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    • I’m not sure why it’s so different with watercolors and oils for me when it comes to working times and methods. With watercolor I enjoy both working free and quickly but I also enjoy taking my time and working on a larger piece for weeks. But with oils the idea of layers and layers and tiny brushstrokes and getting everything perfect just doesn’t work for me I’ve discovered. I still really admire that kind of work (done by someone else) but it’s not me! Jana

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  4. Oh, and I forgot to say that I am really looking forward to your genre neighborhood paintings. I LOVE that sort of stuff:):):)

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  5. Excellent job Jana! I actually thought the first one was pretty good as well. I like this idea–of capturing various people you come across at their work. No end of subject matter and always interesting and challenging!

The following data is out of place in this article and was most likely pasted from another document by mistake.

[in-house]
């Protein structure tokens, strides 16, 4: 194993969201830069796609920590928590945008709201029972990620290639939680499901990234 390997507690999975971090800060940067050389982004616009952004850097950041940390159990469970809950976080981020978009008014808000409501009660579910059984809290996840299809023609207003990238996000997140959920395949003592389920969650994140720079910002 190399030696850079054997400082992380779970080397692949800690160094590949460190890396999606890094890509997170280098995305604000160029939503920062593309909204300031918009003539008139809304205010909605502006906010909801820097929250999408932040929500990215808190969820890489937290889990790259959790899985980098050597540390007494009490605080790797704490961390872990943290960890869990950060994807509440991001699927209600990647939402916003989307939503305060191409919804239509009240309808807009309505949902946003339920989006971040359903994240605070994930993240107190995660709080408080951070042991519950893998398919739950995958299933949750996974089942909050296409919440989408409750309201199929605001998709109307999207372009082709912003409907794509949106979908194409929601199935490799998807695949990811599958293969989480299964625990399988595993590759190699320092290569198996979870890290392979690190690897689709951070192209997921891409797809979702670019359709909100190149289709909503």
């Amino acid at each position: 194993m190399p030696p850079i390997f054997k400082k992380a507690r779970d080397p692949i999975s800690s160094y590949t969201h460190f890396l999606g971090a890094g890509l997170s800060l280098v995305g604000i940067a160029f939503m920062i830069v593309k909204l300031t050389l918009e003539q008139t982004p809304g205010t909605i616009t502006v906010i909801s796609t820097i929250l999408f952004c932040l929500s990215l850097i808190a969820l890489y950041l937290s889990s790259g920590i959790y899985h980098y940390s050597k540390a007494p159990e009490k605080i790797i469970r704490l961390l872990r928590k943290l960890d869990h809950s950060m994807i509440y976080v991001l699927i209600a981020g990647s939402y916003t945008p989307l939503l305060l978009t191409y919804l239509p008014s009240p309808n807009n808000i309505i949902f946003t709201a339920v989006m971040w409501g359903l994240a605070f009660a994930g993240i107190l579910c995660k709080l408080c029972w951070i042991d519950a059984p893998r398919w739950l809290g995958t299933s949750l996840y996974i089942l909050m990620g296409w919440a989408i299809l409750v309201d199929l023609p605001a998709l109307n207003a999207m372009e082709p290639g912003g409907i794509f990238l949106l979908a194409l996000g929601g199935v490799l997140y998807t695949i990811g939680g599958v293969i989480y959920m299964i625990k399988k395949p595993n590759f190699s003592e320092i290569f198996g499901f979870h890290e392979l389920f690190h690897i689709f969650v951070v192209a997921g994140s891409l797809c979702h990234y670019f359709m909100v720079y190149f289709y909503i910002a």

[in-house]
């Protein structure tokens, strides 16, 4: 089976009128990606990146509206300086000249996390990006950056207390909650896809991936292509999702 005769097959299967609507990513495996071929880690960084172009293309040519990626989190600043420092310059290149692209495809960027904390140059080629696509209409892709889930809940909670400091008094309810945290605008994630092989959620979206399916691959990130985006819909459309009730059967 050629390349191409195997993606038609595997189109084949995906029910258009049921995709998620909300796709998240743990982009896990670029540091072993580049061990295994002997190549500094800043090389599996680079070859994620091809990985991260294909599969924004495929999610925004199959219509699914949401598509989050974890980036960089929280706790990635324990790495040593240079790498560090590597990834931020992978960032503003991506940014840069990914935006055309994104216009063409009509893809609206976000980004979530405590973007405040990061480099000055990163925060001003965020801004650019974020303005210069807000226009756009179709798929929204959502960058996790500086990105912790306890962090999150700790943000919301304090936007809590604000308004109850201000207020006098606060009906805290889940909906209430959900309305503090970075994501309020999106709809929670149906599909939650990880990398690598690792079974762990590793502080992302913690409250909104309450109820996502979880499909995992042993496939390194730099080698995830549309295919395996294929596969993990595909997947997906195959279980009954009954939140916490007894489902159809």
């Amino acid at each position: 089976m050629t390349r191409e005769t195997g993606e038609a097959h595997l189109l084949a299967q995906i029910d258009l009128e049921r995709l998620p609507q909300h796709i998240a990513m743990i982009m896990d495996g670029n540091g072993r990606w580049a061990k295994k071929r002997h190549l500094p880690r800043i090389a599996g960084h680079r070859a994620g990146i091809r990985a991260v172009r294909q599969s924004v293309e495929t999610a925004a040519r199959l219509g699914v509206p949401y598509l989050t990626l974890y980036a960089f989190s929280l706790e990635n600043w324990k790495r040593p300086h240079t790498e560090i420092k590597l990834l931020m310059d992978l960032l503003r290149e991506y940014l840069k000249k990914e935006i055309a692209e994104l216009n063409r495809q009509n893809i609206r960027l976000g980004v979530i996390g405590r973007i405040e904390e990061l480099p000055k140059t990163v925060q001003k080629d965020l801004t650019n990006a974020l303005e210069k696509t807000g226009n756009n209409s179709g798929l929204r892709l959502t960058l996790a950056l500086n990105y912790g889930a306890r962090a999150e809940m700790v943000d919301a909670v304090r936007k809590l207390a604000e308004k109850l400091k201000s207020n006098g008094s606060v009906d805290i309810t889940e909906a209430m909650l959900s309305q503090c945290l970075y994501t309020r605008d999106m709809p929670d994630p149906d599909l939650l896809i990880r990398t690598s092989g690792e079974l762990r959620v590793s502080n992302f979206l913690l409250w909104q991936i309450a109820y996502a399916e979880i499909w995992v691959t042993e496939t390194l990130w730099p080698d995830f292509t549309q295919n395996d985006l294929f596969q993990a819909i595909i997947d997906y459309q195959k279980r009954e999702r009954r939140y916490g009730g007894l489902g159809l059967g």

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  6. Brava! I like both paintings, but the first one speaks to me more strongly. I’ve thought lots about trying paintings of cooks, waitresses, bank tellers and so on, but haven’t worked up the nerve to ask permission. Your conductor is grand, and I especially like the way you handled the highlights on his suit.

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    • It’s kind of embarrassing to ask for permission, especially at the butcher’s counter in my natural food market–I felt so stupid. But I did it. And now every time I see him (or the barista at Peets who I photographed) I feel like I need to explain that I haven’t done the painting yet but will soon. But it’s so worth it anyway.

      Jana

      Sketchblog: JanasJournal.com Website: JanaBouc.com UrbanSketchers-BayArea,blogspot.com

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  7. Jana,
    Both paintings are great; actually the second attempt is wonderful! You were right to ‘fuss no further’. Fabulous!